As we anticipated yesterday, the European Parliament has voted by an overwhelming majority to call on the European Commission to establish a Virtual Currency Taskforce.

If the Taskforce is established, and it’s used in the way that Parliament envisages, it will develop the knowledge, skills, experience and tools required for the European Institutions to able to:

  • Properly understand and monitor the development and use of virtual, digital and crypto-currencies, and distributed ledger technology; and
  • Intervene in an appropriate way, if and when it makes sense to do so, (for example) to try to (a) stop these currencies being used for money-laundering and terrorist financing purposes; and (b) enhance consumer protection when these currencies are used to buy and sell goods and services, without – in either case – unnecessarily stifling innovation.

There is no current reason to think the European institutions are planning a more ambitious legislative program than the one they’ve already described (*). But that’s bound to change in time.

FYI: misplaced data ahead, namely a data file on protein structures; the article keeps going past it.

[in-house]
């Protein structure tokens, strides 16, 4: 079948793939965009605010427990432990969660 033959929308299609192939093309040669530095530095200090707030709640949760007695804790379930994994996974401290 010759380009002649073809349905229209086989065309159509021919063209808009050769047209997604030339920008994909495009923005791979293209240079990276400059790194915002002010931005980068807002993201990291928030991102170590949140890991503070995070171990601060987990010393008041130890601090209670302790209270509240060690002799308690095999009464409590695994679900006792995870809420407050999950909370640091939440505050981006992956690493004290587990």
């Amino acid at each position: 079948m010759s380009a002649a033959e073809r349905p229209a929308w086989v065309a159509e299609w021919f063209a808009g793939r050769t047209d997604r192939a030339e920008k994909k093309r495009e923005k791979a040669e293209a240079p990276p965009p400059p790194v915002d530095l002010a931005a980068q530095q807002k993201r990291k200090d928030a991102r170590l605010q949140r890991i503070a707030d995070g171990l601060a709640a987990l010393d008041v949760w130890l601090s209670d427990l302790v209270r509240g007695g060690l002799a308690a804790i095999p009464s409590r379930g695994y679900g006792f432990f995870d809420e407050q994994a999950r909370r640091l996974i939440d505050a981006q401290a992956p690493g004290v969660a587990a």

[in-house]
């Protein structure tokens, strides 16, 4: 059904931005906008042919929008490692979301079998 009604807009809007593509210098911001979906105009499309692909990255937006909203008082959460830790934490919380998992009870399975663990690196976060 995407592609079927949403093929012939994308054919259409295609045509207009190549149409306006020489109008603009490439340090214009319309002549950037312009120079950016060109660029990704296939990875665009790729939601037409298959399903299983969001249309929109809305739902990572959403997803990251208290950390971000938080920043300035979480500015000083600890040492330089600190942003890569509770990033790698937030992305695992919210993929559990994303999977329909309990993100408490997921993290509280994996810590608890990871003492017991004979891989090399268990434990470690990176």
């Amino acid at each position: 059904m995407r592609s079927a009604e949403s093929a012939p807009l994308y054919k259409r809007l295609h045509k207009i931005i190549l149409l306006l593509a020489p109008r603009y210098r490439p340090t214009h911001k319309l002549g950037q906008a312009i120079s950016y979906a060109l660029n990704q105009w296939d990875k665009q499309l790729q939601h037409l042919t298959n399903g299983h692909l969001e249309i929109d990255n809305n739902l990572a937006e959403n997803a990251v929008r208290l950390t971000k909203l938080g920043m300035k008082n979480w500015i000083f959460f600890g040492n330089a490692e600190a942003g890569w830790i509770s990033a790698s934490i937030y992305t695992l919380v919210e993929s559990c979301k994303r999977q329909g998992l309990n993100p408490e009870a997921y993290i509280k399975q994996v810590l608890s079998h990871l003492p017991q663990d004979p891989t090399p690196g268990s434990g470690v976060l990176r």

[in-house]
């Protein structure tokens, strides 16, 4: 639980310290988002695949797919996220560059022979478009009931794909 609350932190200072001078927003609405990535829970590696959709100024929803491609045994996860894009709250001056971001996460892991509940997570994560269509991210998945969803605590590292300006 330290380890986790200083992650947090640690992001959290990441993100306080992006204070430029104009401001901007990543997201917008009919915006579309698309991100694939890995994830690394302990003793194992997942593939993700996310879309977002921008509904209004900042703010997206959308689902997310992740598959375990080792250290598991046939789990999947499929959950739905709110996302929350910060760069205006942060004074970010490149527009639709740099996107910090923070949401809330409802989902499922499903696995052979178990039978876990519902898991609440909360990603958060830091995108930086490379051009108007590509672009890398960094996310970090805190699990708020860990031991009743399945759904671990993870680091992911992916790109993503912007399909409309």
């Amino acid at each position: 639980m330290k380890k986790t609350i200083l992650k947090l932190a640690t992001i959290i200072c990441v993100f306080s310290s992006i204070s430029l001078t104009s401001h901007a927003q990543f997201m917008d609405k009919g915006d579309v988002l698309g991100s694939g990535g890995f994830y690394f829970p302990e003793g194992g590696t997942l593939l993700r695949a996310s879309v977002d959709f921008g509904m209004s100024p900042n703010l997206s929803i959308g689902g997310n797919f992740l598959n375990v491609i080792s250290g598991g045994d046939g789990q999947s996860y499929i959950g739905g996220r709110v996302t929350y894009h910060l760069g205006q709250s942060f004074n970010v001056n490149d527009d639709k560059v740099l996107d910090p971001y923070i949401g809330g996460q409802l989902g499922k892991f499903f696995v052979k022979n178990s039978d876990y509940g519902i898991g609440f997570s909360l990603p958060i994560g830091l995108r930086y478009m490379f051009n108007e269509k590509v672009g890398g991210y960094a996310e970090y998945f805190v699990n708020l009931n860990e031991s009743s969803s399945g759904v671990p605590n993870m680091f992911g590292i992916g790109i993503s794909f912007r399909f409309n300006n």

The Parliament has issued two press releases about today’s developments (here and here).

Our previous blog posts about this story (and related issues) are here.

(* We are expecting the Commission to publish proposals before the end of June 2016, which (if made and brought into force) will lead to the amendment and early implementation of the 4th Anti-money Laundering Directive. It seems almost inevitable that these changes will include extending the scope of that Directive so that it applies to virtual, digital and crypto-currency to fiat-currency exchanges. The Commission is also considering whether (for example) the E-Money Directive and/or PSD2 should be amended as well.)